Blog Posts


Eye & Camera


Google Photos


Get Closer!

Kip’s Pic Tips & Tricks

Friday, August 28, 2015


What I’m going to write about today is on one level “stupid simple” and on another level the most profound aspect of photography. Bear with me so we can move beyond the simple toward the profound.

When you take a photo, you don’t photograph something; instead, you photograph the light bouncing off of something.

Yeah, of course that’s true. If you are in a well lit room at night, and there is a lovely vase of flowers on a table under a floor lamp, take a photo of the floral arrangement; the image will glow with the incandescent light. Then turn of all the lights and photograph the vase again.


Now turn on the lights, and move the vase somewhere else in the room where there is no direct light shining on it. Photograph it again. Compare this photo to the first one; look closely at how the light is reflecting off specific parts of the vase and flowers.

Light, beautiful light. The painter Monet understood this. Google “Monet water lilies.” Even if you are familiar with his work, it will be enlightening — enlightening — to compare one painting to another: same subject; different light.


When you take a photo, you don’t photograph something; instead, you photograph the light bouncing off of something.

In Monet’s water lilies paintings, you not only see the water lilies, but the reflections on the surface of the water. And, in fact, that’s what we usually think of when we hear the word “reflection”; one dictionary definition: “an image seen in a mirror or shiny surface.”

But consider this: everything we see (save the sun, stars, and lightbulbs) are reflections. Even the moon is a reflection! Look out at a landscape; it’s all reflections!

Now we’re moving toward the profound.

But how does this affect our photography? Well, once this concept sinks in (and for it to fully sink in takes a lifetime), you start to photograph differently. You look for light to photograph; more accurately, you look for reflections to photograph.

As you might know from reading the opening introductory page to these blog posts, I publish one blog post per week, on Fridays at noon. This gives you a chance to read it and ponder it before the weekend commences. Then over the weekend you can takes some photographs with the blog post in mind.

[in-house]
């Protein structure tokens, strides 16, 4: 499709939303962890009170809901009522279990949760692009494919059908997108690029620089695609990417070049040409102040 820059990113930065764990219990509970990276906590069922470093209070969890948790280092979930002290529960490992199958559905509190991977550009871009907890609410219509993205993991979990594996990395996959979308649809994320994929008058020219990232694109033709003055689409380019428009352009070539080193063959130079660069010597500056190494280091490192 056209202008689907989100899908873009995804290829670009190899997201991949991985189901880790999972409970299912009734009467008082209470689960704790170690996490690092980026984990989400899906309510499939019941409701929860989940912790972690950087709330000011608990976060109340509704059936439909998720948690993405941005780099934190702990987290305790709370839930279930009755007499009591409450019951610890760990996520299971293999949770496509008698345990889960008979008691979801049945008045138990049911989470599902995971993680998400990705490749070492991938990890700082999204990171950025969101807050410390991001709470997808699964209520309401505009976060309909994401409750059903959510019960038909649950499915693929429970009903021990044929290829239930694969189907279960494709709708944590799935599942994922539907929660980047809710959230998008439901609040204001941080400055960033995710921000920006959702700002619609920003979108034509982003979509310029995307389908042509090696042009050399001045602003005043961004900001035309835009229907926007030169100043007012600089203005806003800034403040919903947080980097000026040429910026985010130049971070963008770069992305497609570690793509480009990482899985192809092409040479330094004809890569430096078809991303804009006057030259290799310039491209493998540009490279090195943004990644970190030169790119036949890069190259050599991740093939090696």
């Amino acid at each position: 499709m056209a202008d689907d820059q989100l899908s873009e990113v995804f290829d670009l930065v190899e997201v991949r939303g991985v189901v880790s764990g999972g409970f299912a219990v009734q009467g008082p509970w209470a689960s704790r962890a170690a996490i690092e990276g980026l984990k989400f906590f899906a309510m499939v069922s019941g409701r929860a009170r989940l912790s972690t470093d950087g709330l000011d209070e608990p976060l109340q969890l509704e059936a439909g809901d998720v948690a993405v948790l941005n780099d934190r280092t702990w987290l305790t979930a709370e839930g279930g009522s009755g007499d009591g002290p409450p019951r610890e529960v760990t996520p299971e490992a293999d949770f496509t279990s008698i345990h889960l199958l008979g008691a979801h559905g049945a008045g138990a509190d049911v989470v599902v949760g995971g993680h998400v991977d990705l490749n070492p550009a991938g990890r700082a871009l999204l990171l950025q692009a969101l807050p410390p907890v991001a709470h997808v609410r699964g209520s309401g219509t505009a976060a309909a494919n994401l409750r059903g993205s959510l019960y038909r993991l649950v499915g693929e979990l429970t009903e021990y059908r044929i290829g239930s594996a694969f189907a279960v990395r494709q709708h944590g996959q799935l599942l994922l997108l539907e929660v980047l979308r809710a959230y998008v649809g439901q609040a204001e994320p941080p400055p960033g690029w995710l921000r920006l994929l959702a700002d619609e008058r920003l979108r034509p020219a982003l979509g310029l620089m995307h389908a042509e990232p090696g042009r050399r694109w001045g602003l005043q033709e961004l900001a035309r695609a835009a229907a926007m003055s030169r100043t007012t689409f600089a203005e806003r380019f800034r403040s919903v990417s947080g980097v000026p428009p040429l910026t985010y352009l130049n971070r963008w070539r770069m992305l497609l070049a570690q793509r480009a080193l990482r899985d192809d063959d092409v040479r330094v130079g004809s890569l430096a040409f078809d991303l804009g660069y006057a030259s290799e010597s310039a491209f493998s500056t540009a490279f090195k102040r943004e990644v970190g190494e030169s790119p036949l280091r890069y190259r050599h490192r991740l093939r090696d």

So, if you do so this weekend, here’s what I suggest: find an outside scene that strikes your fancy, and photograph it at least a half dozen times at different times of day and when the sky is cloudy and when it’s sunny.

Then, grab an easily moveable object — a beach ball, a bicycle, a patio chair — and photograph it at least a half dozen times at the same time of day but with the object moved to a different location for each photograph. This will show you what the same daylight looks like when seen in shade and in direct light.

Then go inside and place a small table directly against a windowsill. Put a vase or bowl on the table and photograph it. Now move the table two feet away from the windowsill. Photograph again. Move the table to another window on the opposite side of the house. Repeat the sequence. Then do both again later in the day. If you want to elaborate on this exercise, do it with a piece of corrugated cardboard placed over the bottom half of the window so only the light is coming through the top part.

Now transfer all the photos on to your computer into your Google Photos account. (If you have been following along with these blog posts — last week’s in particular — and following the suggestions, you now would have a Google Photos account.) If you don't yet have a Google Photos account (it’s free), download the photos into whatever app you currently use to organize and edit your photos.

Look closely. Don’t rush. Ponder the light. Which photos “grab” you? What is it about the light in those that is special? Which photos are “blah”; why? Take a break. Come back later in the day. Come back another day. Take notes. Do some more photo sessions building on what you’ve learned. Take some portraits using what you’ve learned.

It’s your vision. Photograph reflections. And move toward the profound. Photography is truly a spiritual art form; if you want it to be.